Thursday, April 14, 2011

"The Three Sisters": ☼ ☼ ☼ BANG

Irina (Heather Wood), in white, stands dreamily at the upstairs window; Masha (Natalia Payne), in mourner's black, sits in her chair staring at her knitting; and Olga (Wendy Rich Stetson), in blue, paces back and forth holding her notebook. From this opening scene we understand the glue which holds Anton Chekhov's drama together: sisterhood. Life may not turn out like we planned it, but we will always have each other.

Playwright Sarah Ruhl has taken a literal translation by Elise Thoron, with Natalya Paramonova and Kristin Johnsen-Neshati, and developed a new, more literal interpretation of Three Sisters. Those who know Chekhov in and out (which is to say, every theater major around the world) may notice Director Les Waters's somewhat lighter hand, but what most will appreciate is Chekhov's timeless cadences, eternal Slavic angst and the inward discoveries each character is forced to make.

The men - especially Officer Vershinin (Bruce McKenzie), Baron Tuzenbach (Thomas Jay Ryan) and brother Andrei (Alex Moggridge) serve as foils for the women, while the excellent Natasha (Emily Kitchens, who was so good in A.C.T.'s Clybourne Park), tall, gangly and hopelessly out of style, helps us appreciate the personal dilemmas of Irina, Masha and Olga. You can't say too much for Scenic Designer Annie Smart, who has built us a house we could all live in, as long as we got to wear Costume Designer Ilona Somogyi's Russian army uniforms and/or floor-length gowns.

Bear in mind that this is Chekhov: it's long, a full three hours with one intermission, and Act Two tends to stretch on a bit, seeing as we have already identified the bad guy far in advance and can see exactly how the story is destined to play out. Perhaps in 1902, when The Three Sisters premiered, the story could keep audiences on the edge of their seats, but by 2011 we have seen too many horror movies. "Dance, you fools! Don't do the duel!" we shout, but...nyet. No luck.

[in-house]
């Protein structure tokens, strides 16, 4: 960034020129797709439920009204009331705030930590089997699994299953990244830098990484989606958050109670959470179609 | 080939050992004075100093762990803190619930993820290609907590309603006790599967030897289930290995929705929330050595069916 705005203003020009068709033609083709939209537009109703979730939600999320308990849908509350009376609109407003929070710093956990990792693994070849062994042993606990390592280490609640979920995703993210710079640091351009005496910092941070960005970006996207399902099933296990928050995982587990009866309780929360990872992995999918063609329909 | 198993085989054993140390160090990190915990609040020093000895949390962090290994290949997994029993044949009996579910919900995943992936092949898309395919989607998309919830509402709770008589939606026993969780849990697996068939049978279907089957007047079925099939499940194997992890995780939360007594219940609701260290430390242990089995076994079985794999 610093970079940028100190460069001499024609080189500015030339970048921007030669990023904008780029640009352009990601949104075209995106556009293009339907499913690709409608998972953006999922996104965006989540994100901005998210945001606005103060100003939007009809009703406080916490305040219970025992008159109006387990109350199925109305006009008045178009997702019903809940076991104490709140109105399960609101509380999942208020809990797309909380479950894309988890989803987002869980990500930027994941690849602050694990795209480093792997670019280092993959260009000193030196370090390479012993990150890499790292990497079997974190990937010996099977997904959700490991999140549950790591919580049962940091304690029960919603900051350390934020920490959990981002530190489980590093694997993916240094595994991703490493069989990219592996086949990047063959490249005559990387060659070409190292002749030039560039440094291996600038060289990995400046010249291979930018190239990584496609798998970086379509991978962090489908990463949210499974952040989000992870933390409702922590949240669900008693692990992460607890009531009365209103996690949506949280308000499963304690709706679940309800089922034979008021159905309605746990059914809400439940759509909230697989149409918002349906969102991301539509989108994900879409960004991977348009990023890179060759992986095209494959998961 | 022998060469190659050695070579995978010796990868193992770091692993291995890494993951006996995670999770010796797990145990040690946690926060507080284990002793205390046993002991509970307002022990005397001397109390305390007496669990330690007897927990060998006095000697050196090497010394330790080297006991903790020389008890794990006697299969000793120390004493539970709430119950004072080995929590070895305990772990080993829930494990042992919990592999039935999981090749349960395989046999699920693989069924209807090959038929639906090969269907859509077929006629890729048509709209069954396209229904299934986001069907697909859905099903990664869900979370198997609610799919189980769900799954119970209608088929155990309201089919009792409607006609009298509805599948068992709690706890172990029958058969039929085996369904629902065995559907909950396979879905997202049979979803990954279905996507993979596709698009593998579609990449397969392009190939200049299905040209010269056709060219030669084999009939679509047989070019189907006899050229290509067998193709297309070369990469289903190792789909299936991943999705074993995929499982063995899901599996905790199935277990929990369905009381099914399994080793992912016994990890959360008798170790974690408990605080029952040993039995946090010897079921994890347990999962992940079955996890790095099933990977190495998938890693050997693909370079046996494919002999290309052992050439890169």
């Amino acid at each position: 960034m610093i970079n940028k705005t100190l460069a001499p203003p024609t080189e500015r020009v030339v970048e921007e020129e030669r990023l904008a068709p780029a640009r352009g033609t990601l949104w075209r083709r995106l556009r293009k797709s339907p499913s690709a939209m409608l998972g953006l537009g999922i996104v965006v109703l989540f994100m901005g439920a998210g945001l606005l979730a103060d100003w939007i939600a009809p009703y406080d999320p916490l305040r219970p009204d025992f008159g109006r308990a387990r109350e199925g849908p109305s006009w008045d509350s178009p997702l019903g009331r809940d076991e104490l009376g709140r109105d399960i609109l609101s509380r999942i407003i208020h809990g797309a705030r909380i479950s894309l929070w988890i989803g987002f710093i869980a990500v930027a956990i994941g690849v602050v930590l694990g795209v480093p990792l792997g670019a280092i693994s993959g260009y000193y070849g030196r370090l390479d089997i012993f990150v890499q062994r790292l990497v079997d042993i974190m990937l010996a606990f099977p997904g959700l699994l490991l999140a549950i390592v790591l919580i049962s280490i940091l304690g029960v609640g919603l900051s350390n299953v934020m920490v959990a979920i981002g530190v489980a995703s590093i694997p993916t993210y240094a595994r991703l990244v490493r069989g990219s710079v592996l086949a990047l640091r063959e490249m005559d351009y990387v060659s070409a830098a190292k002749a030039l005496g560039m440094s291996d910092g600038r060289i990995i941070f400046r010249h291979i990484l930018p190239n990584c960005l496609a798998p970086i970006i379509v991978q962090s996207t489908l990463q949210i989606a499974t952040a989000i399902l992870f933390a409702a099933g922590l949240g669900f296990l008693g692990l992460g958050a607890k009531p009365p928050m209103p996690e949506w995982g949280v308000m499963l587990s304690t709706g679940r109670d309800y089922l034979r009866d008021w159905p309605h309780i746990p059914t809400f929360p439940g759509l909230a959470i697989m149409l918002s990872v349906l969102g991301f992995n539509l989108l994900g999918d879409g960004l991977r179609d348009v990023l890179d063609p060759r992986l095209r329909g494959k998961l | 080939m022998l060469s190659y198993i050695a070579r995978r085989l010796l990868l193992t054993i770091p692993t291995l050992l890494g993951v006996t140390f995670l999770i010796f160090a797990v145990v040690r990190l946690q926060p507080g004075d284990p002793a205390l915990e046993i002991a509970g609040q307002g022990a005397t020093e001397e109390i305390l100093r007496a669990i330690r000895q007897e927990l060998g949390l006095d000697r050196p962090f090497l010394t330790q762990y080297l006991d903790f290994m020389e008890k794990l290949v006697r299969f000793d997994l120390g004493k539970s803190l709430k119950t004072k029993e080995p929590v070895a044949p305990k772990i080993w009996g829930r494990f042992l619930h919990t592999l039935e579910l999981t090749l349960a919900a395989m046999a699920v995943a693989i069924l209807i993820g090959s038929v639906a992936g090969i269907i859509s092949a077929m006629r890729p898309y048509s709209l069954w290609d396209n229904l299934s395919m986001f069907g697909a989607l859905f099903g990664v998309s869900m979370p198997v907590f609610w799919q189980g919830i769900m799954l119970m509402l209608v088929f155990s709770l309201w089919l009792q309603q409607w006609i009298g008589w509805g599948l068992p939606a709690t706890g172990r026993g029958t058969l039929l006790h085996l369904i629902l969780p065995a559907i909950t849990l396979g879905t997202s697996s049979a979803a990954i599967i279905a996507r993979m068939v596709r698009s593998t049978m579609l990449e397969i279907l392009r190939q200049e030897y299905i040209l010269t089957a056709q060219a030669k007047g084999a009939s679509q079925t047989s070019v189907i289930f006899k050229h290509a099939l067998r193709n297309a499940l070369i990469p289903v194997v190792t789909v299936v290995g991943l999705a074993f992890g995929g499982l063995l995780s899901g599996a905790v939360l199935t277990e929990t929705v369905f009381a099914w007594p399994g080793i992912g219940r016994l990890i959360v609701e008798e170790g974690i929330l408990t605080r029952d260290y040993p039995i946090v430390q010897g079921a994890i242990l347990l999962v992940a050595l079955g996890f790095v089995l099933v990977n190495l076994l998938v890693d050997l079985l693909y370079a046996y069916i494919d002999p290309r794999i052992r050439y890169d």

So you make an investment of time, but one that pays off handsomely. Chekhov is beloved because he makes you laugh, he insists that you think about your own life and he gives you the gift of a window into a long ago world in a faraway empire. Irina is right: we will all be dissolved by light, but before that we can hold our sisters' hands and dream of a better day.

The San Francisco Theater Blog Awards Division awards "Three Sisters" Three Stars with a BANGLE of PRAISE. The actors, set and story earn one star each, while the BANGLE is given for especially noteworthy performances by Ryan, Kitchens and each of the three long-suffering, endlessly-wintering, never-getting-back-to-Moscow sisters.

"The Three Sisters"
Berkeley Repertory Company
2025 Addison Street, Berkeley
Through May 22

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